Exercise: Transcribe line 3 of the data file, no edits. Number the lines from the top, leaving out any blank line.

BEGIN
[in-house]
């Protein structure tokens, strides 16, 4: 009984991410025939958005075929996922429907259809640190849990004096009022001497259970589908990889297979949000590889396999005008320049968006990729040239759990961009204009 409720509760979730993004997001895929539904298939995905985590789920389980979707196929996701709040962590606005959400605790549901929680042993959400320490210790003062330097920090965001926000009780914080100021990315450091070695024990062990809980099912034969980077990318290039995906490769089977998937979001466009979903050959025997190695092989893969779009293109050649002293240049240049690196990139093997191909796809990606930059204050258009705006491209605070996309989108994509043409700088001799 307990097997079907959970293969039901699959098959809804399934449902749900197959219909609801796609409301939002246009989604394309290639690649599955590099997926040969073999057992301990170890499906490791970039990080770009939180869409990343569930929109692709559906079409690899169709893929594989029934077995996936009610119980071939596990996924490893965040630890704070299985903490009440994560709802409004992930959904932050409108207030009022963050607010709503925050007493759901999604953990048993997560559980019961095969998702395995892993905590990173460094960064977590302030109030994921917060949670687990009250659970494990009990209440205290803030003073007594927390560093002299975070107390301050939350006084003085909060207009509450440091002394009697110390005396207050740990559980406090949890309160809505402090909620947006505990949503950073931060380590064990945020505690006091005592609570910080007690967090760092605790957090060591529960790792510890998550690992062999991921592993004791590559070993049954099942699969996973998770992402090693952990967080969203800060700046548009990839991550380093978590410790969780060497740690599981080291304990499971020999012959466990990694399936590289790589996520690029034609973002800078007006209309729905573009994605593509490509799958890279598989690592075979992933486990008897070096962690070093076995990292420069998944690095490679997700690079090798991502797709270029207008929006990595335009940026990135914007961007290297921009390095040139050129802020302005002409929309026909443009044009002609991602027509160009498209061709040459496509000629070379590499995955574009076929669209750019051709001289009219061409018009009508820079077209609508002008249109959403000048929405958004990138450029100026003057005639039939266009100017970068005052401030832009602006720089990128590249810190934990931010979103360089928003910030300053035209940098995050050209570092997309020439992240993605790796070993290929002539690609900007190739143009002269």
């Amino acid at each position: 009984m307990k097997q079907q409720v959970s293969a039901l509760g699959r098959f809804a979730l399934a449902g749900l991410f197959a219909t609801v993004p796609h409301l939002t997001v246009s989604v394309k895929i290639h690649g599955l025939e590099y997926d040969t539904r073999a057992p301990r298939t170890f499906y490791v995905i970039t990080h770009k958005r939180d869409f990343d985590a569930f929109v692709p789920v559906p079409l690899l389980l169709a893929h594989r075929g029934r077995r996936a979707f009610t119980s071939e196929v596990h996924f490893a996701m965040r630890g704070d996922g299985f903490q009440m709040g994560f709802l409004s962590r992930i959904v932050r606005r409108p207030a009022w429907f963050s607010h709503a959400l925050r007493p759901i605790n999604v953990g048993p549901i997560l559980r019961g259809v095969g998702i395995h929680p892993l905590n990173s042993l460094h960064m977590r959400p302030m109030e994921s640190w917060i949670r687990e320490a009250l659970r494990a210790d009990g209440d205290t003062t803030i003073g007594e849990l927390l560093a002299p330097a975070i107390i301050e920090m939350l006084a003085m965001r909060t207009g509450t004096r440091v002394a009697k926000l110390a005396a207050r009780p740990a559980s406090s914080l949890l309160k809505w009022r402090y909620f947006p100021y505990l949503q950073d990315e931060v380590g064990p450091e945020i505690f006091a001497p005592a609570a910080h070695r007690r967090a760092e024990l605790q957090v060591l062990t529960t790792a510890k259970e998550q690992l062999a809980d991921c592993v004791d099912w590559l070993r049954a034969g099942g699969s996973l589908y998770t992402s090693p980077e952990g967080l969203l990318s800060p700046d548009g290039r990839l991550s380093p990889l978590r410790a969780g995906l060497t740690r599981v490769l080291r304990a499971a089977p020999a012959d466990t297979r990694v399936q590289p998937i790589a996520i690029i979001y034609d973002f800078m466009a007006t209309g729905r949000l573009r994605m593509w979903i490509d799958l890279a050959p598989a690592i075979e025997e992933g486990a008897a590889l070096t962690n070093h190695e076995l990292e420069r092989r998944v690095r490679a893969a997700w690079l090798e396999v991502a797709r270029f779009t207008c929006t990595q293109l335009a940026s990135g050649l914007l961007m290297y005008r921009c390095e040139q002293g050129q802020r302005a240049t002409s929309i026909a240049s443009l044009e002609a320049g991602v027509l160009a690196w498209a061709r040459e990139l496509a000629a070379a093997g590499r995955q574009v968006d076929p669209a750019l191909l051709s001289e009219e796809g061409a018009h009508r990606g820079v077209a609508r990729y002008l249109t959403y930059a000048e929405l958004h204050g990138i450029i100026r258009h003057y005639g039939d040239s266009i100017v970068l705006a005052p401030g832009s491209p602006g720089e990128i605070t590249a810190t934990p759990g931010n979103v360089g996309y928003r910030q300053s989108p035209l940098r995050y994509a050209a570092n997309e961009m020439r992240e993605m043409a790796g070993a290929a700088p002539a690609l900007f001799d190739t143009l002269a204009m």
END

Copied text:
């Amino acid at each position: 009984m307990k097997q079907q409720v959970s293969a039901l509760g699959r098959f809804a979730l399934a449902g749900l991410f197959a219909t609801v993004p796609h409301l939002t997001v246009s989604v394309k895929i290639h690649g599955l025939e590099y997926d040969t539904r073999a057992p301990r298939t170890f499906y490791v995905i970039t990080h770009k958005r939180d869409f990343d985590a569930f929109v692709p789920v559906p079409l690899l389980l169709a893929h594989r075929g029934r077995r996936a979707f009610t119980s071939e196929v596990h996924f490893a996701m965040r630890g704070d996922g299985f903490q009440m709040g994560f709802l409004s962590r992930i959904v932050r606005r409108p207030a009022w429907f963050s607010h709503a959400l925050r007493p759901i605790n999604v953990g048993p549901i997560l559980r019961g259809v095969g998702i395995h929680p892993l905590n990173s042993l460094h960064m977590r959400p302030m109030e994921s640190w917060i949670r687990e320490a009250l659970r494990a210790d009990g209440d205290t003062t803030i003073g007594e849990l927390l560093a002299p330097a975070i107390i301050e920090m939350l006084a003085m965001r909060t207009g509450t004096r440091v002394a009697k926000l110390a005396a207050r009780p740990a559980s406090s914080l949890l309160k809505w009022r402090y909620f947006p100021y505990l949503q950073d990315e931060v380590g064990p450091e945020i505690f006091a001497p005592a609570a910080h070695r007690r967090a760092e024990l605790q957090v060591l062990t529960t790792a510890k259970e998550q690992l062999a809980d991921c592993v004791d099912w590559l070993r049954a034969g099942g699969s996973l589908y998770t992402s090693p980077e952990g967080l969203l990318s800060p700046d548009g290039r990839l991550s380093p990889l978590r410790a969780g995906l060497t740690r599981v490769l080291r304990a499971a089977p020999a012959d466990t297979r990694v399936q590289p998937i790589a996520i690029i979001y034609d973002f800078m466009a007006t209309g729905r949000l573009r994605m593509w979903i490509d799958l890279a050959p598989a690592i075979e025997e992933g486990a008897a590889l070096t962690n070093h190695e076995l990292e420069r092989r998944v690095r490679a893969a997700w690079l090798e396999v991502a797709r270029f779009t207008c929006t990595q293109l335009a940026s990135g050649l914007l961007m290297y005008r921009c390095e040139q002293g050129q802020r302005a240049t002409s929309i026909a240049s443009l044009e002609a320049g991602v027509l160009a690196w498209a061709r040459e990139l496509a000629a070379a093997g590499r995955q574009v968006d076929p669209a750019l191909l051709s001289e009219e796809g061409a018009h009508r990606g820079v077209a609508r990729y002008l249109t959403y930059a000048e929405l958004h204050g990138i450029i100026r258009h003057y005639g039939d040239s266009i100017v970068l705006a005052p401030g832009s491209p602006g720089e990128i605070t590249a810190t934990p759990g931010n979103v360089g996309y928003r910030q300053s989108p035209l940098r995050y994509a050209a570092n997309e961009m020439r992240e993605m043409a790796g070993a290929a700088p002539a690609l900007f001799d190739t143009l002269a204009m």